Opponents of the Cooke Aquaculture salmon farm expansion in Liverpool Bay got a morale boost this week from Nova Scotia Premier Tim Houston who says he is opposed to the controversial project which would triple the number of salmon in the area and add two more fish farm sites.
Houston added the final decision will come from an independent regulator hearing the merits next month.
"There's certainly a lot of people in Liverpool that are concerned about this. I respect their concerns and have heard their concerns," Houston told reporters Thursday in Halifax.
"While I think there's incredible opportunities for aquaculture in this province. It's my personal opinion that Liverpool Bay is not an appropriate place for that," Houston said.
Earlier this week he made similar remarks to a business luncheon in Liverpool attended by Progressive Conservative Queens MLA and cabinet minister Kim Masland, who opposes the project.
The local municipal government has also come out against the project.
Plan for 1.8-million salmon
Cooke subsidiary Kelly Cove Salmon Ltd. has applied to expand its existing fish farm at Coffin Island, and open two new ones at Brooklyn and Mersey Point in Queens County.
If approved, each site would contain 660,000 fish — a 370 per cent increase in the number of farmed salmon in Liverpool Bay.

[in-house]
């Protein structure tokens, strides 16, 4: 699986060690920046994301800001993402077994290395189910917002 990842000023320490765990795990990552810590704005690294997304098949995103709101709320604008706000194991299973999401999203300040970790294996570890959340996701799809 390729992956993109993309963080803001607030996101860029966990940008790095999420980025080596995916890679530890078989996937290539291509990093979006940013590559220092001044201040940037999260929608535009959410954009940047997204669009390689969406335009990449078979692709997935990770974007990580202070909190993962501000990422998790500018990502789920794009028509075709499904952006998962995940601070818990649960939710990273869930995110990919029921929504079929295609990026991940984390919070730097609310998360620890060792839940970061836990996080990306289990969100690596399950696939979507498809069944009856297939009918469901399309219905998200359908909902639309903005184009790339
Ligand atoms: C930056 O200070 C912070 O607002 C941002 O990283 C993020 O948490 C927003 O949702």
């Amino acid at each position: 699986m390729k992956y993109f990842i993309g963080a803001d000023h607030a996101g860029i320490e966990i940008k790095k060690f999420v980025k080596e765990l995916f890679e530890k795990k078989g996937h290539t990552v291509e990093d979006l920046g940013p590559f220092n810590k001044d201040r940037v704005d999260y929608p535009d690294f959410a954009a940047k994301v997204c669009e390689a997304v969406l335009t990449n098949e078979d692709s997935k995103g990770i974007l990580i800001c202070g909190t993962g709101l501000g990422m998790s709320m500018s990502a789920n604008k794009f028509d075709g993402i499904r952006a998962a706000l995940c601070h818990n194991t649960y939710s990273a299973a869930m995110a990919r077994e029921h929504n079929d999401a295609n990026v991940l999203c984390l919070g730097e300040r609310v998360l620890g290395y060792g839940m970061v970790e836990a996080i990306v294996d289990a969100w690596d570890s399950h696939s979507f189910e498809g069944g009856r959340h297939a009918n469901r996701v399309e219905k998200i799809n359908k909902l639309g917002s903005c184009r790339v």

Kelly Cove Salmon wants to increase the size of its existing fish farm at Coffin Island in Liverpool Bay, and add two more sites nearby at Mersey Point and Brooklyn. The current site and proposed sites are highlighted in yellow. (CBC News)
It's the first new salmon farm proposed in Nova Scotia in many years and the first one to come before the quasi-judicial Aquaculture Review Board (ARB) created in 2015 to enhance public confidence in decisions around aquaculture.
Houston was clear the outcome of the Liverpool Bay application is not in his hands.
"The independent board will make their decision. But, for me I just think when you look at ... some are appropriate, some aren't and I just think that would lean more on the not appropriate," he said.
Cooke responds to Houston
The premier's opinion isn't stopping Cooke.
In a statement to CBC News, Cooke spokesperson Claire Ryan said the company has been working with provincial and federal regulators for several years to prepare its application.
"We appreciate that the premier respects the independent Nova Scotia Aquaculture Review Board process that was established by the provincial government, and we look forward to bringing this application forward to the ARB next month," Ryan said.
Opponents want hearings stopped.
Opponents are heartened by Houston's support.
"As the founder of Protect Liverpool Bay, I am pleased to hear the personal position of the premier," says Brian Muldoon.
"We strongly believe that the classification of all the bays in Nova Scotia needs to take place before any application gets decided on. We did put in a request for a moratorium on all applications that were in place in the fall of 2023," he says.
In 2014 the Doelle-Lahey report on aquaculture called for a classification system that rates coastal areas for suitability for aquaculture.
The province says it will reveal its classification map in March 2025.
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